Many of the ice boats pictured here are antiques, including the famous (at least amongst certain circles) Jack Frost, which is shown in a couple of these shots. Reportedly, earlier this season, the Jack Frost and another antique boat had a rematch of a race that last happened 100 years ago.A nice source for Hudson ice boat history is this article:
28ice sailing 1

The big ships kept moving through their open water channel past the stretch of smooth ice where the ice boats were sailing.

30ice sailing 2

31ice sailing 4
34ice sailing 8
33ice sailing 5
32ice sailing 3
29ice sailing 7
25ice sailing 6
Finally, by the middle of March, we had some good thaws, which highlighted the ‘niveal flotsam’ (i.e., that which has been scattered upon snow). The sun warmed the darker objects, causing them to create little pockets. This series of feathers with their contrasting patterns of light airiness and wet-ratness seem to be a fitting summation of the conditions at this time of year.
40Feather 5 March 12
39Feather 4 March 12
38Feather 3 March 12
37Feather 2 March 12
36Feather 1 March 12


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Posted by on March 28, 2014 in Nature


Winter Exploration along the Harlem Valley Rail Trail in Hillsdale, NY

On Sunday, Feb. 9th, a group of 20 people spent a couple of hours with us exploring the winter botany and animal tracks along the recently opened section of the Harlem Valley Rail Trail in Hillsdale. In this post, we will share some of our finds during this public “Winter Exploration”. We hope this serves as a nice review for the participants in the exploration, but also as a means for others to familiarize themselves with this public trail, aspects of its history, and some of the wild plants and animals now living there. We parked on the far side of the parking lot in front of Herrington’s main store (take White Hill Lane off Route 23 just west of the IGA supermarket) and found the trail head at the end of Anthony Road. We walked the first section of the trail heading southeast (see aerial photos below; if you still have trouble finding the trailhead, please feel free to contact us at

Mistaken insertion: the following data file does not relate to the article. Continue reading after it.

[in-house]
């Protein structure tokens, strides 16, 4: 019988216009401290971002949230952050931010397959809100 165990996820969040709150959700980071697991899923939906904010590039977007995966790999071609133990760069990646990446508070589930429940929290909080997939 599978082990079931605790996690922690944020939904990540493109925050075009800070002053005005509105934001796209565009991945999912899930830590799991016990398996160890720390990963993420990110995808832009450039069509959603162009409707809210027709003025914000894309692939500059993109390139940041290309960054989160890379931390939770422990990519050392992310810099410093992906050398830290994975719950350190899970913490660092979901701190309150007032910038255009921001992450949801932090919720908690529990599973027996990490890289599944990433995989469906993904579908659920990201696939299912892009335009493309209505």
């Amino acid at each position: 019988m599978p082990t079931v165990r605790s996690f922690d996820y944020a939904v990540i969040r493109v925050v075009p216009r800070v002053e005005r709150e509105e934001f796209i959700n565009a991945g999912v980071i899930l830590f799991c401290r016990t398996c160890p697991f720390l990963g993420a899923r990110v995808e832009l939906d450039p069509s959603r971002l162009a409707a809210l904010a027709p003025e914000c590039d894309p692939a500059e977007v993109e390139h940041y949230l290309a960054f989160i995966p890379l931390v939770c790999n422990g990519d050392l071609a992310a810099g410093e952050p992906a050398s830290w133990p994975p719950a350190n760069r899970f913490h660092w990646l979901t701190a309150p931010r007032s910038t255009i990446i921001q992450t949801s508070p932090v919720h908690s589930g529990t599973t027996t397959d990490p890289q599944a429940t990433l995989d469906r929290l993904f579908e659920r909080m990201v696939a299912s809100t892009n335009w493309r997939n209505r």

The old harness shop (?) just north of the site of the former Hillsdale train statation.

The old harness shop (?) just north of the site of the former Hillsdale train station.

The history of the Harlem Valley rail line (whose bed now forms the Rail Trail) is long and rich. Starting in NYC in 1833, it was one of our earliest railroads. Apparently, the track north along the eastern margin of the State was approved as being the most economical path northwards and received impetus from NYC fears that the Boston/Albany connection would usurp NYC trade. The route reached Chatham by 1852. However, by that time, river towns, fretting over their loss of status, had a apparently banded together to support the construction of the rail line along the eastern bank of the Hudson. That competing line reached Columbia County at around the same time and, eventually, robbed the Harlem Line of its business. The line closed, despite public outcry, in 1972 . There’s much more interesting detail available; see, for example, this site and this one.

For our purposes, the most relevant aspect is perhaps the economic importance of the line during the late 19th and early 20th centuries. This importance is nicely illustrated by the following two images. The first is a fire insurance map showing the area around the Hillsdale station in 1912; the second is an aerial view of the same area on a snowy February day in 1944 (not so unlike the day of our walk). Look at the cluster of buildings around the rails: aside from the passenger station and nearby rail-side hotel (perhaps bespeaking City tourists), a milk depot (on the left, connected to its adjacent ice pond by a ramp for ice transport), a general store, a foundry and plow company, a feed store, and a lumber yard all shared the space. The daily milk train to New York City, from this and other stops along the line, was important for the development of dairy farms, and hence the landscape, in this region. While many of these buildings are now gone; some are not. A few minutes spent reflecting on the parking lot’s former heyday might be a nice way to start or end your walk.